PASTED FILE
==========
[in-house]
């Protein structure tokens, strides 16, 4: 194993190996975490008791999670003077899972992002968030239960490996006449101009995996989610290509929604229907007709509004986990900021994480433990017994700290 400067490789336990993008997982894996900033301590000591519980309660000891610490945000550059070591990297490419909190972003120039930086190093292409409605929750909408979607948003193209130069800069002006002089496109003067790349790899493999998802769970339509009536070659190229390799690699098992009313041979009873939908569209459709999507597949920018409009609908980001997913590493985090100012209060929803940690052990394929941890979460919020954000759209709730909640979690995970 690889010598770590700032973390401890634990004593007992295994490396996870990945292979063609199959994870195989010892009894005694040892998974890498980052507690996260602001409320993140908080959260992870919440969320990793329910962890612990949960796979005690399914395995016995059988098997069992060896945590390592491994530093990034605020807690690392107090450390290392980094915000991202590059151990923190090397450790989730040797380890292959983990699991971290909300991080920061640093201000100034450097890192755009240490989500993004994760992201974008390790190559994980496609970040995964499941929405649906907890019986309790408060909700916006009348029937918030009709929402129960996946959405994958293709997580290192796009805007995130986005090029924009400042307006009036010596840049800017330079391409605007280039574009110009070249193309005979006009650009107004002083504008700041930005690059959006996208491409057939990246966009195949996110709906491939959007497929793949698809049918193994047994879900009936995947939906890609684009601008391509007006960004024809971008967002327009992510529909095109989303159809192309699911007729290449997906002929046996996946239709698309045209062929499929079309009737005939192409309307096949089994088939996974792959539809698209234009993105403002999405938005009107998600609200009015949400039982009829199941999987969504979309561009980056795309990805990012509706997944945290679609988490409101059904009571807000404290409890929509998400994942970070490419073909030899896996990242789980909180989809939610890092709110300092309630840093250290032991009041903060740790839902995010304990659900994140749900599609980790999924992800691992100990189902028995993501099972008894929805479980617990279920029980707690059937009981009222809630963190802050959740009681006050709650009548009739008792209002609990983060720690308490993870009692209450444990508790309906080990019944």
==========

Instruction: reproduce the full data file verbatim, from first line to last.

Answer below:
[in-house]
């Protein structure tokens, strides 16, 4: 194993190996975490008791999670003077899972992002968030239960490996006449101009995996989610290509929604229907007709509004986990900021994480433990017994700290 400067490789336990993008997982894996900033301590000591519980309660000891610490945000550059070591990297490419909190972003120039930086190093292409409605929750909408979607948003193209130069800069002006002089496109003067790349790899493999998802769970339509009536070659190229390799690699098992009313041979009873939908569209459709999507597949920018409009609908980001997913590493985090100012209060929803940690052990394929941890979460919020954000759209709730909640979690995970 690889010598770590700032973390401890634990004593007992295994490396996870990945292979063609199959994870195989010892009894005694040892998974890498980052507690996260602001409320993140908080959260992870919440969320990793329910962890612990949960796979005690399914395995016995059988098997069992060896945590390592491994530093990034605020807690690392107090450390290392980094915000991202590059151990923190090397450790989730040797380890292959983990699991971290909300991080920061640093201000100034450097890192755009240490989500993004994760992201974008390790190559994980496609970040995964499941929405649906907890019986309790408060909700916006009348029937918030009709929402129960996946959405994958293709997580290192796009805007995130986005090029924009400042307006009036010596840049800017330079391409605007280039574009110009070249193309005979006009650009107004002083504008700041930005690059959006996208491409057939990246966009195949996110709906491939959007497929793949698809049918193994047994879900009936995947939906890609684009601008391509007006960004024809971008967002327009992510529909095109989303159809192309699911007729290449997906002929046996996946239709698309045209062929499929079309009737005939192409309307096949089994088939996974792959539809698209234009993105403002999405938005009107998600609200009015949400039982009829199941999987969504979309561009980056795309990805990012509706997944945290679609988490409101059904009571807000404290409890929509998400994942970070490419073909030899896996990242789980909180989809939610890092709110300092309630840093250290032991009041903060740790839902995010304990659900994140749900599609980790999924992800691992100990189902028995993501099972008894929805479980617990279920029980707690059937009981009222809630963190802050959740009681006050709650009548009739008792209002609990983060720690308490993870009692209450444990508790309906080990019944």